COVID-19: Banking, Lending and Credit

Jerry Cukier
| 3/21/2020
COVID-19 Banking, Lending and Credit

As COVID-19 continues to invade on a global level and here at home, lenders are currently seeking various ways to do what is possible to support their existing clients.

What We Know Right Now

On March 18, the Government of Canada announced a federal economic aid package worth $82 billion to help Canadian workers and businesses weather the COVID-19 storm. This will include up to $27 billion in direct support to Canadian workers and businesses, plus $55 billion to meet the liquidity needs of businesses and households through tax deferrals to help stabilize the economy.

Role of Financial Institutions

The Minister of Finance is in regular contact with the heads of Canada’s six largest banks (Bank of Montreal, CIBC, National Bank of Canada, RBC Royal Bank, Scotiabank and TD Bank) and continues to encourage them to show flexibility in helping their customers whose personal or business finances are affected by COVID-19. The Superintendent of Financial Institutions has also made clear his expectation that banks will use the additional lending capacity provided by recent government actions to support Canadian businesses and households.

What Will That Look Like For You?

Banks in Canada have affirmed their commitment to working with customers to provide flexible solutions, on a case-by-case basis, for managing through hardships caused by recent developments. This may include situations such as pay disruption, childcare disruption, or illness. Specific measures include:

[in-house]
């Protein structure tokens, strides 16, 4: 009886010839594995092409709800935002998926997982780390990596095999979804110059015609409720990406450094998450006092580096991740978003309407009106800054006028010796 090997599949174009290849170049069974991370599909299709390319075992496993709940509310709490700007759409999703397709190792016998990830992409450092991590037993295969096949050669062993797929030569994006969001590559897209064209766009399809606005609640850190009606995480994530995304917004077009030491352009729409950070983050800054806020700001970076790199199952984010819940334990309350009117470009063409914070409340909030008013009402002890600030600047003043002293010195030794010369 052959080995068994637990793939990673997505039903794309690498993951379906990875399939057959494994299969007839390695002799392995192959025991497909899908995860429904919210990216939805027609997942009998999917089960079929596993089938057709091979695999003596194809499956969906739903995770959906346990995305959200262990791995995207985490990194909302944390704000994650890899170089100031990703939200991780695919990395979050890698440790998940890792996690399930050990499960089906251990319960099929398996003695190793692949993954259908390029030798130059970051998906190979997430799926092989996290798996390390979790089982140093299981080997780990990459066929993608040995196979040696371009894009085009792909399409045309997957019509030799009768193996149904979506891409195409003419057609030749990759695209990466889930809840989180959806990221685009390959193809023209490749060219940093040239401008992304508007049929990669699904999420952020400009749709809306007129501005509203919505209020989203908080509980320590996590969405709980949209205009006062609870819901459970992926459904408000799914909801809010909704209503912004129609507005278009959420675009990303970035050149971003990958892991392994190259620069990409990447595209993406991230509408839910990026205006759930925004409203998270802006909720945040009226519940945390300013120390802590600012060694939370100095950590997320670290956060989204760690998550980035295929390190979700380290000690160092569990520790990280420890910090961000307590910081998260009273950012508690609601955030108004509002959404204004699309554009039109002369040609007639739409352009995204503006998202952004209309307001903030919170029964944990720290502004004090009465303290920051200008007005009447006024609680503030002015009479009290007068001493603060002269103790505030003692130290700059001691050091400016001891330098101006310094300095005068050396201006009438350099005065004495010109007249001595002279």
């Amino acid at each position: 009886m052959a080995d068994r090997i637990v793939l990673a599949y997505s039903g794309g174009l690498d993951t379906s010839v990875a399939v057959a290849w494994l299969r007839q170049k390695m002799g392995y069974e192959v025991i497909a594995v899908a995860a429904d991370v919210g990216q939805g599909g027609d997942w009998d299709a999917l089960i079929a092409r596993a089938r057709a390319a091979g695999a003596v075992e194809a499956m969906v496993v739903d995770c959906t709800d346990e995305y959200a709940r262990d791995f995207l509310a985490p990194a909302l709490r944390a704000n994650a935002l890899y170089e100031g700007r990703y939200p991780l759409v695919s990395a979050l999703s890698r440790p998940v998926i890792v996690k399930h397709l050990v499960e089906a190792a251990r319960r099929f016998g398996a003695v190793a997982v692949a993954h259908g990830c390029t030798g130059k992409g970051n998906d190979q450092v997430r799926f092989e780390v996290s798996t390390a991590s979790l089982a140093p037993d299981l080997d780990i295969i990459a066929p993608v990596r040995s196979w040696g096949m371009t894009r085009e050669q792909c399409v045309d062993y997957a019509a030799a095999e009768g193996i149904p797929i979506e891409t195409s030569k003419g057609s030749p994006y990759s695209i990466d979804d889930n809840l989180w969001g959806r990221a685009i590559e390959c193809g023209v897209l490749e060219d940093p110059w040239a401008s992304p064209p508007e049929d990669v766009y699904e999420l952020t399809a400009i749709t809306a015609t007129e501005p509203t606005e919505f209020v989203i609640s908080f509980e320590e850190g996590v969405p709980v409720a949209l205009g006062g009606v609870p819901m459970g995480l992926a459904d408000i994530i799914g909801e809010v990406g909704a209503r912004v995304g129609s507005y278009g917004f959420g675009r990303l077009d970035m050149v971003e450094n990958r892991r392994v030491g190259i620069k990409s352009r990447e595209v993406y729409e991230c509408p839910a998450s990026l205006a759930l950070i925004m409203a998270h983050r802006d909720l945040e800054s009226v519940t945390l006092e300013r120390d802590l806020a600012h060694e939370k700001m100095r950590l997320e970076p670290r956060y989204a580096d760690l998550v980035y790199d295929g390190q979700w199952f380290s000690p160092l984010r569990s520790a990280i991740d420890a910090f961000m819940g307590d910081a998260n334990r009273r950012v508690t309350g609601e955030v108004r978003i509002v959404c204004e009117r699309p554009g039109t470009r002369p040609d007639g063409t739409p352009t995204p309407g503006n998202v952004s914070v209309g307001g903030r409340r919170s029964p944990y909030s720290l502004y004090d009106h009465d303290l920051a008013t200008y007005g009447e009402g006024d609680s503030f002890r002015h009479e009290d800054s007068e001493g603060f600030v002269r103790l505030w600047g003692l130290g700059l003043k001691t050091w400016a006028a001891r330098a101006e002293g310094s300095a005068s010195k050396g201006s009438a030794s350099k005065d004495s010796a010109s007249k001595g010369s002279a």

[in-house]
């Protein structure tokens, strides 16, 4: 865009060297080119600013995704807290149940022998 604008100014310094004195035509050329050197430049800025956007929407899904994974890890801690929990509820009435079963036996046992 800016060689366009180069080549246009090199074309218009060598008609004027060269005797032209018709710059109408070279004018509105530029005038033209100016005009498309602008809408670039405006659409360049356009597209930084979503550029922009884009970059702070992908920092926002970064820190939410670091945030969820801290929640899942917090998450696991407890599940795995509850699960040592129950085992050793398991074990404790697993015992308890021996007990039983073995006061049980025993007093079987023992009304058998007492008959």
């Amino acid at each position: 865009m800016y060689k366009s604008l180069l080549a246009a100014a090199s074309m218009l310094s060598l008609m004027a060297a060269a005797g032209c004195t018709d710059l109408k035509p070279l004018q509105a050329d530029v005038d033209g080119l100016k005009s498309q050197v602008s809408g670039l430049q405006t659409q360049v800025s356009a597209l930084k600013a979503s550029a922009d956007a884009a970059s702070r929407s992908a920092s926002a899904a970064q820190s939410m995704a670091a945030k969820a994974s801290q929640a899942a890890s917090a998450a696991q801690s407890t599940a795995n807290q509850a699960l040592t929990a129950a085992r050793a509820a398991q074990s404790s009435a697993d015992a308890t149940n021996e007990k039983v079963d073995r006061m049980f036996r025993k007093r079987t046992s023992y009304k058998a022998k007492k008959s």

• Canada’s largest banks have confirmed that support will include up to a 6-month payment deferral for mortgages, and the opportunity for relief on other credit products.
  • The Canada Mortgage and Housing Corporation (CMHC) and other mortgage insurers will also offer tools to lenders to assist homeowners including payment deferral, loan re-amortization, capitalization of outstanding interest arrears and other eligible expenses. CMHC will permit lenders to allow deferred mortgage payments on loans the Crown corporation insures against borrower default. CMHC has said it will deploy a “market liquidity tool” as well, which it brought out during the global financial crisis and will now use to buy up to $50 billion of insured mortgage pools.
  • The Business Credit Availability Program (BCAP) will allow the Business Development Bank of Canada (BDC) and Export Development Canada (EDC) to provide more than $10 billion of additional support, largely targeted to small and medium-sized businesses.
    • BDC and EDC are cooperating with private sector lenders to coordinate credit solutions for individual businesses.
    • The near-term credit available to farmers and the agri-food sector will also be increased through Farm Credit Canada.
  • To support businesses that are facing revenue losses and to help prevent layoffs, the government is proposing to provide eligible small employers a temporary wage subsidy for a period of three months. The subsidy will be equal to 10% of remuneration paid during that period, up to a maximum subsidy of $1,375 per employee and $25,000 per employer. Businesses will be able to benefit immediately from this support by reducing their remittances of income tax withheld on their employees’ remuneration. Employers benefiting from this measure will include corporations eligible for the small business deduction, as well as non-profit organizations and charities.
  • The Bank of Canada cut the interest rate to 0.75% as a proactive measure.

Suggested General Strategies for Clients